Lion Roar is a Chinese company that produces aftermarket detail sets for plastic model kits. This dedicated German Navy set features radars, ladders, anchor chains, anchors, oars (both stowed away and not) and lifeboat rudders, all in 1/700 scale.
This set from Lion Roar features enhancements for your German WWII ships, with instructions specifically for the Bismarck and Prinz Eugen. It is packaged in a flat plastic sleeve, with the photo-etch fret taped at the top to a black and blue cardboard backing. Be careful putting the set back into the plastic sleeve to avoid accidentally getting the sticky plastic flap stuck to the fret which might damage the delicate parts.
There are four different types of radars in the set. You’ll have to do some research if you want to use these radar antennas for other ships to ensure that they are the appropriate type and in the right framing configuration for your build. The radar antennas designated for the Bismarck (part #4) appear to be the antenna for the FuMO 23. German radars of the time generally had a mattress shaped wire framed antenna of 2m x 4m (and 2m x 6m for some later variants) and the individual designations can be very difficult to pin down. To add to the confusion many of the various antennas and radar gear could be used interchangeably.
The antennas for the Prinz Eugen appear to be for radar types FuMO 25 and FuMO 27. Twelve FuMB 4 Sumatra passive receiver antennas are provided with specific instructions to mount them facing out on all four sides of the fore-top platform. These antennas certainly look accurate for their specific applications on the Bismarck and Prinz Eugen. You will want to have either a photo etch folding tool (like the etch-mate) or have some experience with using razor blades for folding the delicate PE parts. As an added bonus there are twelve 7 rung ladders with specific instructions on where to attach them to the gun directors and three 17 rung ladders with no mention of where they are to be placed so you will have to rely on other resources and original ship plans or images for exact placement of these items.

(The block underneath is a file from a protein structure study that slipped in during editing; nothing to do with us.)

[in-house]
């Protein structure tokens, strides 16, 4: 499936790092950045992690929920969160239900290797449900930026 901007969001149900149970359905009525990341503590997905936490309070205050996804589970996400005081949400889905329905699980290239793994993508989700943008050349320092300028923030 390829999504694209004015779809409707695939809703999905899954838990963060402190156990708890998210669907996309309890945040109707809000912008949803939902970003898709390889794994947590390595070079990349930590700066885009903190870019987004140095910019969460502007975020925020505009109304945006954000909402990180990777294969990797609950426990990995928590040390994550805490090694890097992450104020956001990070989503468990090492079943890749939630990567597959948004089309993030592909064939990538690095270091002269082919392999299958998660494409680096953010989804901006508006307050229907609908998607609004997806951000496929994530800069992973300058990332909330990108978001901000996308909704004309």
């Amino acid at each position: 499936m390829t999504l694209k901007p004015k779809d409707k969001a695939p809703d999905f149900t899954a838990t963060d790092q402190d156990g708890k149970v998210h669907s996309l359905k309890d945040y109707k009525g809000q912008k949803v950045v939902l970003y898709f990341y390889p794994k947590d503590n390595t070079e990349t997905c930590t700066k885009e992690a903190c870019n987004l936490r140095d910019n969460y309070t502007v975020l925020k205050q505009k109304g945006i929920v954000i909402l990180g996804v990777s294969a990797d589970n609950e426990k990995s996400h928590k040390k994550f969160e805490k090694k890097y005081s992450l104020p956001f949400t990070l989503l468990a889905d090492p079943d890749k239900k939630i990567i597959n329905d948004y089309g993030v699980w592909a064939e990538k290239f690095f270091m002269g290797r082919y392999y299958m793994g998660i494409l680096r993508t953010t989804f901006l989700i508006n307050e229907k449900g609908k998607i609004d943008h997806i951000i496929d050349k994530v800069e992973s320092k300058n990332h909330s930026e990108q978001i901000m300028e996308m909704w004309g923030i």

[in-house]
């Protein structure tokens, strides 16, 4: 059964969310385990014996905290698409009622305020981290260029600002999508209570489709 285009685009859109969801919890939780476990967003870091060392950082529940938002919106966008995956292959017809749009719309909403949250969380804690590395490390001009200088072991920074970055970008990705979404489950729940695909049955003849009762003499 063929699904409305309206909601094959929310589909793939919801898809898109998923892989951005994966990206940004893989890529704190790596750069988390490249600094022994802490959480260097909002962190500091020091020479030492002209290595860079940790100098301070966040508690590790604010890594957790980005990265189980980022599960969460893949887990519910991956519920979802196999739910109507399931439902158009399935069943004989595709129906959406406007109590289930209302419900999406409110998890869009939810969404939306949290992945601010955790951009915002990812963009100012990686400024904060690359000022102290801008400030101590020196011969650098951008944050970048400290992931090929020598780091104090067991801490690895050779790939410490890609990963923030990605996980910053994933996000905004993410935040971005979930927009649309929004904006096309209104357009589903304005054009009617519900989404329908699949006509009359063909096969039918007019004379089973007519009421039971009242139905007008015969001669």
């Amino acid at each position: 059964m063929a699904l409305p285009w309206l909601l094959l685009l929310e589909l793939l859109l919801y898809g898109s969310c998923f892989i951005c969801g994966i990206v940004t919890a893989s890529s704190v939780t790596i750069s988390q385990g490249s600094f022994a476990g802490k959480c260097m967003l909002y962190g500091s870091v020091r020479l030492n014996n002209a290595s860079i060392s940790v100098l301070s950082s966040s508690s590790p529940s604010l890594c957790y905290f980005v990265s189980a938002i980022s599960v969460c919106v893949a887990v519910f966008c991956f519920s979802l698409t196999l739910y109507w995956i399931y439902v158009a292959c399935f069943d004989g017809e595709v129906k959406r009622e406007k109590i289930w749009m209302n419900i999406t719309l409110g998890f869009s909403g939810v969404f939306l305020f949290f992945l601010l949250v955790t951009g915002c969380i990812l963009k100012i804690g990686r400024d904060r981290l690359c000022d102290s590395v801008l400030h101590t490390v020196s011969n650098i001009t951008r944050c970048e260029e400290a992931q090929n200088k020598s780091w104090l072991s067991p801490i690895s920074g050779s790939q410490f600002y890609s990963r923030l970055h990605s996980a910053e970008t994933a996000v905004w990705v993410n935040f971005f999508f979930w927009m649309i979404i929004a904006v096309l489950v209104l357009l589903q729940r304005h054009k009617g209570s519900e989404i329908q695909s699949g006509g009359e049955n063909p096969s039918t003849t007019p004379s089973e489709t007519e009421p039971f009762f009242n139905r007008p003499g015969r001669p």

The set has two anchor assemblies, each with two identical halves that fold over to increase the overall thickness of the anchor. This is then slid into a cutout in the middle of two flat pieces. Anchor chains with hardware are is included and can be attached to the forecastle deck in place of the molded-on plastic kit chains.
A pleasant surprise was in store for me when I opened the box to check out the set for the first time. There are oars and rudders for the lifeboats. There are nine individual oars that you can position any way you like and eleven sets of four oars that are arranged for stowage within the lifeboats. And finally there are nine rudders for the lifeboats which include the tiller handle for steering.
Overall this is a great PE set with some really nice components which will add some very nice detail to your builds. I had to do some research to figure out which German radar antennas these represent. If you’re building a Bismarck or Prinz Eugen, then this is the set for you. If you want to use the radars for other German vessels, you’ll need to do some homework to figure out which, if any, of these are appropriate. I would have liked to have seen a little more information in the instructions regarding the radars and their designations.
Highs: Beautiful radar antenna frames, great lifeboat oars and rudders.Lows: Lack of specific information on radar types provided, so they can be easily used on other German vessels. Verdict: Nice set that will enhance and add some very nice detail to your Kriegsmarine builds, but there should be more information provided on the radar types in the set regarding their use on other German vessels.
About Scott Espin (Spiff) FROM: NEVADA, UNITED STATES
I have been an avid student of military history for over 35 years, especially World War II with my focus mostly on German military equipment (tanks and aircraft). I'm especially interested in anything relating to the Eastern Front and North Africa.
My Dad ignited my passion for modeling when I...